2 eggs, lightly beaten
Pepper to taste
A dash or two of nutmeg
1 pound packaged phyllo
1 cup unsalted butter, melted
Preheat oven to 350°
Sauté the scallions and onion until tender. Normally, what most people do, and what I’d always watched my mother do, was to sauté the spinach, and then squeeze out the excess liquid. This is where I decided to cheat a bit. I saved myself the aggravation of all that pressing and draining and it paid off! It was a risk, but it was worth the try.
In a huge bowl, toss the spinach, sautéed scallions & onions, parsley, mint, dill, breadcrumbs, salt, pepper, nutmeg, eggs and the feta together. The spinach is going to melt down when it cooks in the oven and, by not sautéing it beforehand, it won’t wilt down as much.
Grease a large baking pan and lay 8-10 phyllo leaves down, brushing each layer with butter. Spread the filling over the buttered pastry leaves. Lay another 8-10 leaves on top, brushing each leaf with butter. Tuck in any overhanging phyllo edges. Score the spanakopita with a sharp knife into square pieces. Pour any remaining butter evenly over the top. Bake for 45 – 55 minutes until golden.
Happy October! Once I begin to feel a chill in the air, I yearn for comfort food. One of my favorite meals is a bowl of Youvarlakia. These meatballs are different than the type you would eat with spaghetti. Instead of breadcrumbs and grated cheese, these are filled with rice and herbs.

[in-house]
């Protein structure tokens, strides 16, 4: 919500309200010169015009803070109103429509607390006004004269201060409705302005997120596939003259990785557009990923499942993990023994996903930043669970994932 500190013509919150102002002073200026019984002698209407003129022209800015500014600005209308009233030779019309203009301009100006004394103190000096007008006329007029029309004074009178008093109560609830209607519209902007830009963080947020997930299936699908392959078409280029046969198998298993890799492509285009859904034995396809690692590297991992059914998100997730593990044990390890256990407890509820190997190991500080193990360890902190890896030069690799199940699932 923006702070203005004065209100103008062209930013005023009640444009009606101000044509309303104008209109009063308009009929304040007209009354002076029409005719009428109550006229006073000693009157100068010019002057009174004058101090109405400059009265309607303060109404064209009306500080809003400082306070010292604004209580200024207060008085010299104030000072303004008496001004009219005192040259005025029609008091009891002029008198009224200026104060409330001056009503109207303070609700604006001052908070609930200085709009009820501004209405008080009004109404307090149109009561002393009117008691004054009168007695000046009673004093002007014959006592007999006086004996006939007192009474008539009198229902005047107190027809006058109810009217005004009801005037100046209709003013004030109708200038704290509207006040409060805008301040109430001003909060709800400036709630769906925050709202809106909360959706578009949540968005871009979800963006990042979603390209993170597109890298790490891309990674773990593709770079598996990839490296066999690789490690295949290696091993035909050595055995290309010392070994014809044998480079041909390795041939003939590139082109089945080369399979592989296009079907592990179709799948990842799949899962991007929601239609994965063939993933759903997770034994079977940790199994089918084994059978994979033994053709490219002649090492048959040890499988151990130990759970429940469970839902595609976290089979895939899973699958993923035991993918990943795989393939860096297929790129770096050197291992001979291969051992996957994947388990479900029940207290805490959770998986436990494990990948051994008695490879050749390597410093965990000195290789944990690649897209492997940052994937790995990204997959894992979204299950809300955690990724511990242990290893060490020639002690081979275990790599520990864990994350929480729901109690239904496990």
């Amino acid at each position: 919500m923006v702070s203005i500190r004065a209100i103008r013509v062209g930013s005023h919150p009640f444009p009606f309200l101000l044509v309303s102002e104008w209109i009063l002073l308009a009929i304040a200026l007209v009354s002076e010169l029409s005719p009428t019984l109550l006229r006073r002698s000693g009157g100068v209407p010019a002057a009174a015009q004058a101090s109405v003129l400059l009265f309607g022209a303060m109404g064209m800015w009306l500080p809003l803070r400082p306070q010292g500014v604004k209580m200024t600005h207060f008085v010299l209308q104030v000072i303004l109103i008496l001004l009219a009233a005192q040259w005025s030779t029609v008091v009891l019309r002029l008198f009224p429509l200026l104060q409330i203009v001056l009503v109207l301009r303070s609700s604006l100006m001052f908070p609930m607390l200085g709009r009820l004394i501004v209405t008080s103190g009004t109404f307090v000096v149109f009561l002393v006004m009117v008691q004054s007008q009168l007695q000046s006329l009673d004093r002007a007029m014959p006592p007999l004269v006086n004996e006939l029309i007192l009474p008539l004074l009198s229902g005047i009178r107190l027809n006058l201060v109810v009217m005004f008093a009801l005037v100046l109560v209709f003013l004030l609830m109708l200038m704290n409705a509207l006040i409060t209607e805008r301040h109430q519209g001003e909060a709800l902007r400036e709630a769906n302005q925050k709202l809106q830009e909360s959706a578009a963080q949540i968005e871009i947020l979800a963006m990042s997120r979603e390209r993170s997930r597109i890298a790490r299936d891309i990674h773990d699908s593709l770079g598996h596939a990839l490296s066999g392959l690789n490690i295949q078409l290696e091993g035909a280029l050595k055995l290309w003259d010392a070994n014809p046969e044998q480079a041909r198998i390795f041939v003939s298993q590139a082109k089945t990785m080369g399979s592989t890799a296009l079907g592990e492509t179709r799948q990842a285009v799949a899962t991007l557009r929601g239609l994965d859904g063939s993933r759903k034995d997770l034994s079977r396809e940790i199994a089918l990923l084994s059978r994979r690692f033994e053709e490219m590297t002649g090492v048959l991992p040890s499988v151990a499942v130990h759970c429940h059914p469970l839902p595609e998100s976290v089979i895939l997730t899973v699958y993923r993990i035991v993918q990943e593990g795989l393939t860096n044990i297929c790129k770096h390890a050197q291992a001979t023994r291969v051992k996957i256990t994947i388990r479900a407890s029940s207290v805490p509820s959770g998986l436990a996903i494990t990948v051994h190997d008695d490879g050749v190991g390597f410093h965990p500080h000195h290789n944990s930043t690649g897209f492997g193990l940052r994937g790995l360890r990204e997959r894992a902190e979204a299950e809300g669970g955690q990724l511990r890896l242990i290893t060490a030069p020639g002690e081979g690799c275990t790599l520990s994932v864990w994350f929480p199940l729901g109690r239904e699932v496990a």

My mother would make them one of two ways – either in a simple tomato sauce that took on the flavors of the meatballs or in avgolemono sauce – my favorite.
Youvarlakia is one of the recipes included in my upcoming novel, “Waiting for Aegina: Book Two in The Gift Saga.”
If you haven’t had the opportunity to read “Evanthia’s Gift” yet, this would be a good time. For food lovers, there are several recipes between the chapters, and for readers who enjoy a good love story that spans decades, this is the book for you. It was recently named a finalist in the Reader’s Favorites Awards.
Here’s how to make this comfort dish. When it’s ready, get cozy on the couch with a good read and a bowl of youvarlakia.
2 pounds of ground beef
½ cup rice (not cooked)
½ cup fresh parsley
1 large onion, grated
2 tablespoons dill
2 teaspoons salt
1 generous pinch of nutmeg
1 or 2 pinches of ground black pepper
Mix all the above ingredients together to form meatballs. I suggest a size a little larger than a golf ball. Place the meatballs in the refrigerator to set for 20-30 minutes. This way the meatballs will not fall apart when you drop them in the boiling liquid.
In a pot, add:
1 bay leaf
2 cups chicken broth (optional)
2 cups water
* If you don’t use the chicken broth then double the water to 4 cups.
Bring the liquids to a boil. Turn down the heat to a high simmer and carefully drop in the meatballs. Cover and cook for 25- 30 minutes. My mother would lay a dish directly on the meatballs to hold them down and keep them from falling apart. This is up to you. I’ve done it with and without the dish, both with good results.
There are a few variations on the method to making this sauce. Basically, it consists of lemon juice and eggs, beaten together. Some cooks add a tablespoon of flour to thicken it. Others separate the egg whites and whip them until they are frothy, and then add it to the egg yolk and lemon mixture. I do it the way my mother made it.